Break In Case of Emergency is a novel that celebrates a person who can overcome extreme sadness with the help of those around her. It celebrates that we, as people, can overcome the challenges in our ordinary lives with the love of those in our lives. This contemporary young adult novel will be one of those stories that can help young teens realise that they are not alone; and that they can look to the support of family and friends to help them through difficult times.

I give this novel ⭐️⭐️⭐️ 3 stars

© Colline Kook-Chun, 2019

(This novel was the 90th in my book pledge for 2019)

Book Review: A Treason of Thorns by Laura E. Weymouth

At the Frenzy Presents event at the end of August, I was lucky enough to receive one of the books that interested me: A Treason of Thorns by Laura E. Weymouth. This is her second novel and I wanted to compare the second novel with her debut.

Genre: Young Adult Fiction, Fantasy

Blurb:

Violet Sterling has spent the last seven years in exile, longing to return to Burleigh House. One of the six great houses of England, Burleigh’s magic always kept the countryside well. And as a child, this magic kept Violet happy, draping her in flowers while she slept, fashioning secret hiding places for her, and lighting fires on the coldest nights to keep her warm.

Everything shattered, though, when her father committed high treason trying to free Burleigh from the king’s oppressive control. He was killed, and Vi was forced into hiding.

When she’s given a chance to go back, she discovers Burleigh has run wild with grief. Vines and briars are crumbling the walls. Magic that once enriched the surrounding countryside has turned dark and deadly, twisting lush blooms into thorns, poisoning livestock and destroying crops. Burleigh’s very soul is crying out in pain.

Vi would do anything to help, and soon she finds herself walking the same deadly path as her father all those years before. Vi must decide how far she’s willing to go to save her house—before her house destroys everything she’s ever known.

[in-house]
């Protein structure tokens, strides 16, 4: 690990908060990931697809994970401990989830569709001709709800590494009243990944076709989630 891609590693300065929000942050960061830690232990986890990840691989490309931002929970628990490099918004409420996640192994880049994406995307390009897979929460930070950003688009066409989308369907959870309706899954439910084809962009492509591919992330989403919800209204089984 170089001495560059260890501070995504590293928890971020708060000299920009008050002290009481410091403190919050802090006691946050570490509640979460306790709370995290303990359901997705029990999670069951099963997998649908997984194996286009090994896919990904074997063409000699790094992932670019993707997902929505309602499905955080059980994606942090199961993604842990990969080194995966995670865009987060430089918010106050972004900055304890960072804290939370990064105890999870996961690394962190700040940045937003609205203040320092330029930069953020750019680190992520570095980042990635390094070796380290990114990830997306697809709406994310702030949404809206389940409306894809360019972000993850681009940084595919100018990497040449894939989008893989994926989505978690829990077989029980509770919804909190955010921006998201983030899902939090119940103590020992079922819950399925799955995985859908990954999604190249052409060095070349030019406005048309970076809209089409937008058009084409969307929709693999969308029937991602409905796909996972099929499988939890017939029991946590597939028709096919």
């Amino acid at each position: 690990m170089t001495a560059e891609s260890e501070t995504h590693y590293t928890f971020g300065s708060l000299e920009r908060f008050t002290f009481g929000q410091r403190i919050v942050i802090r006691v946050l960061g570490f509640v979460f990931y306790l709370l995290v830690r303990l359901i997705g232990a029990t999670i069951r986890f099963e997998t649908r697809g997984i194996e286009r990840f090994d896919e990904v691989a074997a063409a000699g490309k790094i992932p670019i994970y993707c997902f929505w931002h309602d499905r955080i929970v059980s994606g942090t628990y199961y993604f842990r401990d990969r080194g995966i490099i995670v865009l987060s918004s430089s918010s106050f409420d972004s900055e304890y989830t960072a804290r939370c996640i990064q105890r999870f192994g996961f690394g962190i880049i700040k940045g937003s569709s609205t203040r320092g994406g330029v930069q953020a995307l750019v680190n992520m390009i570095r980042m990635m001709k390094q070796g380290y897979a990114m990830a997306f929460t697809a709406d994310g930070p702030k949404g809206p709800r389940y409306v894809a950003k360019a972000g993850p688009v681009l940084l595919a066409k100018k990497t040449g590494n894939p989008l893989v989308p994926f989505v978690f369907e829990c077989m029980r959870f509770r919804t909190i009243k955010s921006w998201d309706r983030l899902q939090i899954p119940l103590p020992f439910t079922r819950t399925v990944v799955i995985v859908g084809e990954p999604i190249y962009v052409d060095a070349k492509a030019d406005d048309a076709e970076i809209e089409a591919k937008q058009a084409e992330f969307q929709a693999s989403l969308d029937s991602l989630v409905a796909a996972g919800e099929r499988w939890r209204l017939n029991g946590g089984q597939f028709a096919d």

My thoughts:

As I began reading A Treason of Thorns, I was pulled right into the story. I loved the magical thread running through the story; and the fact that a house was imbued with a magic of its own. So much happens in a house and so many secrets occur within it walls. I love that this fact is transformed into magic in this story. While reading it, I could imagine the large houses in England of centuries past and the power that they used to have within society.

I felt a connection with the characters in Weymouth’s second novel much more than I did with the characters of her first. The reason could be that I enjoyed the inner strength of Violet – as well as the fact that she is loyal both to her House, Burleigh, and to her childhood friend, Wyn. In the novel, Violet has a series of choices to make and it is not always obvious what it is that she will choose. In order to make her choice, she comes to a few realisations about herself and what is important to her. I am tempted to say that Weymouth’s character development of her heroine is far stronger in A Treason of Thorns than it was in her first novel.

I enjoyed the magical quality of this novel and it is a perfect story for fans of fantasy fiction. The fantasy, however, is not too far removed from human history: readers can make a connection to the not too distant past (or even the present) when thinking of the influences of the Great Houses in society. It is a story that reminds us of the magic of the Great Houses in England. I enjoyed Weymouth’s storytelling and I look forward to reading her next offering.

I give this novel ⭐️⭐️⭐️⭐️ 4 stars

© Colline Kook-Chun, 2019

(This novel was the 89th in my book pledge for 2019)

Book Review: Crier’s War by Nina Varela

At the Frenzy Presents event at the end of August, I was lucky enough to receive one of the books that interested me: Crier’s War by Nina Varela.

Genre: Young Adult Fiction, Fantasy, Science Fiction, LGBT

Blurb:

After the War of Kinds ravaged the kingdom of Rabu, the Automae, designed to be the playthings of royals, usurped their owners’ estates and bent the human race to their will.

Now Ayla, a human servant rising in the ranks at the House of the Sovereign, dreams of avenging her family’s death…by killing the sovereign’s daughter, Lady Crier.

Crier was Made to be beautiful, flawless, and to carry on her father’s legacy. But that was before her betrothal to the enigmatic Scyre Kinok, before she discovered her father isn’t the benevolent king she once admired, and most importantly, before she met Ayla.

Now, with growing human unrest across the land, pressures from a foreign queen, and an evil new leader on the rise, Crier and Ayla find there may be only one path to love: war.

My thoughts:

Goodreads describes Crier’s War by Nina Varela as a Fantasy novel. While reading it, however, it had more of a science-fiction feel to me as it describes a world that is overtaken by human-made creations. The novel describes a possibility in a far distant era on Earth, and not on a mythical land.